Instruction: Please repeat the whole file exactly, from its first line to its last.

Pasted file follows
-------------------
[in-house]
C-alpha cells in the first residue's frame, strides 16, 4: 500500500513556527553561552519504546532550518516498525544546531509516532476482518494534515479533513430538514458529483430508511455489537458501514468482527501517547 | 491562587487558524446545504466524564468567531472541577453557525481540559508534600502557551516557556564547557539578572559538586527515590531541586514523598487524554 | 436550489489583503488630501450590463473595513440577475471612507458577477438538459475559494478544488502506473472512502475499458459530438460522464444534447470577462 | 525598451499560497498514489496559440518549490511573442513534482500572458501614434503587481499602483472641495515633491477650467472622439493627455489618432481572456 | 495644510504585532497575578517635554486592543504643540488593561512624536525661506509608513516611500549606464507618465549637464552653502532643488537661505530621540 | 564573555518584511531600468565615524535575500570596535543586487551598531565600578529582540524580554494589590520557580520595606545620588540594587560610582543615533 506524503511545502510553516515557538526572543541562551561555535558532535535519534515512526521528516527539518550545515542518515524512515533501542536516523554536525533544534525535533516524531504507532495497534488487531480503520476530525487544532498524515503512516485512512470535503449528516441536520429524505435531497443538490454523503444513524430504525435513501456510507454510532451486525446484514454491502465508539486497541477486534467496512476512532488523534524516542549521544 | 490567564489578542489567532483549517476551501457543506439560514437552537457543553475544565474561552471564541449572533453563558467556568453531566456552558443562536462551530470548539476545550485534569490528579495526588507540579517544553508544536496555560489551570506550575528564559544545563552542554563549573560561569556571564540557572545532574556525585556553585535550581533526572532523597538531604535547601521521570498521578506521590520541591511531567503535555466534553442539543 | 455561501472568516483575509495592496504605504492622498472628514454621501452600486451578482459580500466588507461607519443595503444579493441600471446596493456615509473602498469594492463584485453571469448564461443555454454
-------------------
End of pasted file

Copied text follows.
[in-house]
C-alpha cells in the first residue's frame, strides 16, 4: 500500500513556527553561552519504546532550518516498525544546531509516532476482518494534515479533513430538514458529483430508511455489537458501514468482527501517547 | 491562587487558524446545504466524564468567531472541577453557525481540559508534600502557551516557556564547557539578572559538586527515590531541586514523598487524554 | 436550489489583503488630501450590463473595513440577475471612507458577477438538459475559494478544488502506473472512502475499458459530438460522464444534447470577462 | 525598451499560497498514489496559440518549490511573442513534482500572458501614434503587481499602483472641495515633491477650467472622439493627455489618432481572456 | 495644510504585532497575578517635554486592543504643540488593561512624536525661506509608513516611500549606464507618465549637464552653502532643488537661505530621540 | 564573555518584511531600468565615524535575500570596535543586487551598531565600578529582540524580554494589590520557580520595606545620588540594587560610582543615533 506524503511545502510553516515557538526572543541562551561555535558532535535519534515512526521528516527539518550545515542518515524512515533501542536516523554536525533544534525535533516524531504507532495497534488487531480503520476530525487544532498524515503512516485512512470535503449528516441536520429524505435531497443538490454523503444513524430504525435513501456510507454510532451486525446484514454491502465508539486497541477486534467496512476512532488523534524516542549521544 | 490567564489578542489567532483549517476551501457543506439560514437552537457543553475544565474561552471564541449572533453563558467556568453531566456552558443562536462551530470548539476545550485534569490528579495526588507540579517544553508544536496555560489551570506550575528564559544545563552542554563549573560561569556571564540557572545532574556525585556553585535550581533526572532523597538531604535547601521521570498521578506521590520541591511531567503535555466534553442539543 | 455561501472568516483575509495592496504605504492622498472628514454621501452600486451578482459580500466588507461607519443595503444579493441600471446596493456615509473602498469594492463584485453571469448564461443555454454